This Page is a Work in Progress
Considering geospatial factors is becoming increasingly prominent in many statistical domains. Given the nature of transport statistics, being able to identify and visualize the movement of goods and passengers between different regions is of particular relevance. This page shares a few examples of existing sources for these data at the international level, principally UNECE censuses and Eurostat regional data, and techniques for visualising them. Transport statisticians with relevant examples from national statistics offices or other sources are invited to contact the secretariat.
NUTS classification – regions are classified according to the Nomenclature of Units for Territorial Statistics (NUTS). The NUTS serves as a reference for the collection, development and harmonisation of EU regional statistics and for socio-economic analyses of the regions (more information is available on Eurostat's website: http://ec.europa.eu/eurostat/web/nuts/overview).
In order to allow reproducibility, open-sources statistical software was used for all analyses, namely R (utilising RStudio).
The script files used are available on request. The scripts are written in a way that should allow any user to run them and recreate the same maps. If a user is new to R, then each library referenced at the start of each script will need to be installed (only once). E.g.
The UNECE E-Road Census collects traffic volumes on principal road arteries of international importance. Data are only collected every five years. Data for 2025, 2010 and 2005 can be explored here https://www.unece.org/trans/main/wp6/e-roads_maps.html.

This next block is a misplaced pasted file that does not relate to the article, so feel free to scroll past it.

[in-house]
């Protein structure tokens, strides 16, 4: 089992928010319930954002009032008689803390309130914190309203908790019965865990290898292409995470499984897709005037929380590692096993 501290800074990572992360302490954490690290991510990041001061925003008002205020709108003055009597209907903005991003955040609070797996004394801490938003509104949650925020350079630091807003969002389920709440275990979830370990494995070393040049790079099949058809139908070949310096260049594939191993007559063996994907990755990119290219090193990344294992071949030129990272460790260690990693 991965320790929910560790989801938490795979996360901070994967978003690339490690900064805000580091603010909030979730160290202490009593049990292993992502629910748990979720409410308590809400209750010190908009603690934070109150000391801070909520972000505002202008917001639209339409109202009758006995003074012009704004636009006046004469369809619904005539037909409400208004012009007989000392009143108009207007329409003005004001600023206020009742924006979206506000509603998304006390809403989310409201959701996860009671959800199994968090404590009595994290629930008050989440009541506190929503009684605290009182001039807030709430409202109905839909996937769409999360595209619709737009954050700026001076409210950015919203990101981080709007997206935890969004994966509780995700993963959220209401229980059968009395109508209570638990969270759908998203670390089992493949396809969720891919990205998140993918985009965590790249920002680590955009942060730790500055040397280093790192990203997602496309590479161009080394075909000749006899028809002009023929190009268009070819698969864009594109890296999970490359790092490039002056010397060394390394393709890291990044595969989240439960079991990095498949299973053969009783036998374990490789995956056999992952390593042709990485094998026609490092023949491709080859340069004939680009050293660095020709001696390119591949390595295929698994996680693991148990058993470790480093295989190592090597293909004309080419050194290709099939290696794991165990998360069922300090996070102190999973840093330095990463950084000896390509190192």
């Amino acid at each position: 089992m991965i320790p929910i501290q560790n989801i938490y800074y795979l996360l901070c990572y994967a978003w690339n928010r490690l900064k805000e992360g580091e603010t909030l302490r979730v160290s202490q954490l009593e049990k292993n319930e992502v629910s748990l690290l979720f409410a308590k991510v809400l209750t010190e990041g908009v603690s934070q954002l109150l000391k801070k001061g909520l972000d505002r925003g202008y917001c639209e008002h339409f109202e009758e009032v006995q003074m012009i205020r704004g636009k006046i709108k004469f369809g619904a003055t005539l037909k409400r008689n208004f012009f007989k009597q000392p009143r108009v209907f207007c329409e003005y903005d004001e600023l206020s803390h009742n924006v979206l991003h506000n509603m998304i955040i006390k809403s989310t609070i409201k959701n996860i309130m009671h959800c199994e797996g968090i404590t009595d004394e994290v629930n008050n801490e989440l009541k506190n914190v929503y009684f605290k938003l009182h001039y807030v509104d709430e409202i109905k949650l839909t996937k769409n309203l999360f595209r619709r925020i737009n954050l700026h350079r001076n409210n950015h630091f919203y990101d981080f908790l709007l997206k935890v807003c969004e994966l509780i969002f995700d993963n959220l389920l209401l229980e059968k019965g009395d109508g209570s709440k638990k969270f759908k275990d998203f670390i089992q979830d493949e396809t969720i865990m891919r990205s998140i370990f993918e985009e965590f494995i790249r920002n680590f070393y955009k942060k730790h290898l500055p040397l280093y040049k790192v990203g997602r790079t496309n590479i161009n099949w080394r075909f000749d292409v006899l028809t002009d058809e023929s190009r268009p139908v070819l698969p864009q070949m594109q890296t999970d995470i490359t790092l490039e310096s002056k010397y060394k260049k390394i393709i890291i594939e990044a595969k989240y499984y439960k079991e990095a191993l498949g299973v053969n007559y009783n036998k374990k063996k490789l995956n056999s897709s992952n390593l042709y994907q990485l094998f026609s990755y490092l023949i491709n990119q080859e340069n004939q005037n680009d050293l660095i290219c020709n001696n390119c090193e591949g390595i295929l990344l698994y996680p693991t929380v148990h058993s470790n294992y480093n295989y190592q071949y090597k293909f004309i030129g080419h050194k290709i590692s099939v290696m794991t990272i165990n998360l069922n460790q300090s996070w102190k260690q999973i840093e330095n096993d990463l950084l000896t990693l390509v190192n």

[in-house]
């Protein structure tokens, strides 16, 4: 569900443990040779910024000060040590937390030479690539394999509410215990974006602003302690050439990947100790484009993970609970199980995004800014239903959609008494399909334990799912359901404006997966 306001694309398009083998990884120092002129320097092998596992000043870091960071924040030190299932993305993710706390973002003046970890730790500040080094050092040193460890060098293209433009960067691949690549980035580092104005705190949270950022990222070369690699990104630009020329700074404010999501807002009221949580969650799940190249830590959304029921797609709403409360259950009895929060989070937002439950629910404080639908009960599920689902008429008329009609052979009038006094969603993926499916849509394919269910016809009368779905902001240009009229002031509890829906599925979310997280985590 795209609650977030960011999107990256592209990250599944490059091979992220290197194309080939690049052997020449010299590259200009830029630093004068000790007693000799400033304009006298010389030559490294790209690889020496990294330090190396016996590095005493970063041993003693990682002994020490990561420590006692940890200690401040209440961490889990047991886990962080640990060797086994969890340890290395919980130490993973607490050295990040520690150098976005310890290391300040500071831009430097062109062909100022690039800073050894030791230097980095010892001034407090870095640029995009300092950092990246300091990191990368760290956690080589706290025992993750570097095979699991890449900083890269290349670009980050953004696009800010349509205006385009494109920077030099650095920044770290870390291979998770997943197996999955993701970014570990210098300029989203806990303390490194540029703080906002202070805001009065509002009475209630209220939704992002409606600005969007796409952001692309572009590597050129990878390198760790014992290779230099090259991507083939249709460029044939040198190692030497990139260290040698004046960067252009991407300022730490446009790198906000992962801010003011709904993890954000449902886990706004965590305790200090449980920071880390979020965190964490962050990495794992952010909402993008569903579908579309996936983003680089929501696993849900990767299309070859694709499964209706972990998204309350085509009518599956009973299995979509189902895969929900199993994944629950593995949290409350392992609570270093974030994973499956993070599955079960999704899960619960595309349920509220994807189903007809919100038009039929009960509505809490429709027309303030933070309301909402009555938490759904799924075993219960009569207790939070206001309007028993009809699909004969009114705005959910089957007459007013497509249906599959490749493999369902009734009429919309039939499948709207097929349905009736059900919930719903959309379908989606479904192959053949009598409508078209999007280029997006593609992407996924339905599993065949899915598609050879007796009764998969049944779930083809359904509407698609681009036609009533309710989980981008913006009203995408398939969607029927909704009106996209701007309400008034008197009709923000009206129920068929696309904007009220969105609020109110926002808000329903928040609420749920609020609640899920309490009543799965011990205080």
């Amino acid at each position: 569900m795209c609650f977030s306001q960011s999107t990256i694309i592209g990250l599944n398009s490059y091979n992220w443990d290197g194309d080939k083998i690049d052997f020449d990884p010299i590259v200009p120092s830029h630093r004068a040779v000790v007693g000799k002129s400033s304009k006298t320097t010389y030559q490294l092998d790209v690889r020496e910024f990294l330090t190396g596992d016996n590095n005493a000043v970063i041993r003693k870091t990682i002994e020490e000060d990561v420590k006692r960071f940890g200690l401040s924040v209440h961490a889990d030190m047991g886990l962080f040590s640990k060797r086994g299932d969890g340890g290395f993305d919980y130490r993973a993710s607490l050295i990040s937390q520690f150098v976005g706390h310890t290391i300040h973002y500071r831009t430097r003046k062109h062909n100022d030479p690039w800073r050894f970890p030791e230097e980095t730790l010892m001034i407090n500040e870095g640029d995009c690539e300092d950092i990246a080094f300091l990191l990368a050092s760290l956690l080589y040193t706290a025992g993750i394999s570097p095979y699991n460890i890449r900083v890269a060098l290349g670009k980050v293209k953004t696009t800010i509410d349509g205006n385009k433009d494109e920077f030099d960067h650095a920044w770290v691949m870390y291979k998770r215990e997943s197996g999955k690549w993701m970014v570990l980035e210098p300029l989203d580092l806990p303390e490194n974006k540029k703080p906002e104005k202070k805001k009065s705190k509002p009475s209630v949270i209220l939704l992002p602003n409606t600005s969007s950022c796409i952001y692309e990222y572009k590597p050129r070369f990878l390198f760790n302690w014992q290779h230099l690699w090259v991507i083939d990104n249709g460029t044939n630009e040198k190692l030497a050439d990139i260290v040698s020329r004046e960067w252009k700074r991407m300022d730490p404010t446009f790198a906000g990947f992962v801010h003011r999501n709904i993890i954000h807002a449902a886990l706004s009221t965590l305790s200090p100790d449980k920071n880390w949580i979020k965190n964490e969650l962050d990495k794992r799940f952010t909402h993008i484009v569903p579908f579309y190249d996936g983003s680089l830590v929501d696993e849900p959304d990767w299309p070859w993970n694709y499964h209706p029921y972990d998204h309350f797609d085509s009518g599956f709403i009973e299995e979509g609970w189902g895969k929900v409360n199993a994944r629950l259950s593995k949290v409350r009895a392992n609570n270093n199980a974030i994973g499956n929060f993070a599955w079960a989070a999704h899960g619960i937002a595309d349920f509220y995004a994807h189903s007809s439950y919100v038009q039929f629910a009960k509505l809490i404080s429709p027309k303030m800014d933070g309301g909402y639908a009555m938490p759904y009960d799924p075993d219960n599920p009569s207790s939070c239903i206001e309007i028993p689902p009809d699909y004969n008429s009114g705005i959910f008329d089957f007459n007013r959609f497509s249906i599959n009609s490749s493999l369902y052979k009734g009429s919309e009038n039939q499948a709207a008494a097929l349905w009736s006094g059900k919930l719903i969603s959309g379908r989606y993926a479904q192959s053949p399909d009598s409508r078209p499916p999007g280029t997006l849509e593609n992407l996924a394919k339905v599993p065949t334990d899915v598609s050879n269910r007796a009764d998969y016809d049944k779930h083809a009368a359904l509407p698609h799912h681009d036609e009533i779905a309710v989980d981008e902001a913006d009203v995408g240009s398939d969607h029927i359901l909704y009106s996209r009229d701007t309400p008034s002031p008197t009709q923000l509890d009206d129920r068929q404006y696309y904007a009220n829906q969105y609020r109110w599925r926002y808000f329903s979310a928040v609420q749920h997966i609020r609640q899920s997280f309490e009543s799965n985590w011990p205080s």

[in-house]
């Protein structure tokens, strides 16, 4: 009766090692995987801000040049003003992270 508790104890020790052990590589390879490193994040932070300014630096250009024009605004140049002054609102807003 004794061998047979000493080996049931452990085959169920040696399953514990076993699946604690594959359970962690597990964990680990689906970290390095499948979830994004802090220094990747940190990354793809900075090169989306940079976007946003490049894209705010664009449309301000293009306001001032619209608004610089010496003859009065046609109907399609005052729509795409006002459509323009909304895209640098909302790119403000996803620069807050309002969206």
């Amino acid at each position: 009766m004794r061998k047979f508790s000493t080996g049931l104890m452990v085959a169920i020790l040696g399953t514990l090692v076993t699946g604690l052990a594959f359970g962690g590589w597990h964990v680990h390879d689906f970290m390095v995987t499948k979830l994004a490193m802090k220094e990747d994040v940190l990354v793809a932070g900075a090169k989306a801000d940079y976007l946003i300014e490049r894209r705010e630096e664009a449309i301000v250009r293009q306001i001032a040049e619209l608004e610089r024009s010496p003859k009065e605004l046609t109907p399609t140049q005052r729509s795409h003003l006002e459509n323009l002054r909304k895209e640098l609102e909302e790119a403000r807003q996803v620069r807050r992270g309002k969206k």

The UNECE E-Rail census collects data on principal rail routes, as defined by the AGC, in a similar fashion to the E-Road census. Rail traffic has the advantage of the split between passenger and freight trains is normally easy to make, therefore traffic for either the movement of people or goods can be visualised separately.
Due to the way the data are collected, Shapefiles that model the real shape of the network are typically not available, but origin-destination lines can be created. Depending on how well segmented the data are, these can often fit the realities of the country's geography quite well. Explore the data here https://www.unece.org/trans/areas-of-work/transport-statistics/statistics-and-data-online/e-rail-census/traffic-census-map.html.
In addition to the census data collected directly by UNECE, Eurostat collects many different regional datasets that can be visualised, some of which are on an annual basis. While the UNECE censuses collect traffic volumes, i.e. number of vehicles per day, the Eurostat data focus on transport measurement, that is passenger numbers and passenger-km, tonnes and tonne-km. Examples of possible visualisations are
There is only one Eurostat passenger rail dataset that contains data below the national level. The "tran_r_rapa" set covers both national and international railway passengers transported by loading and unloading NUTS 2 region.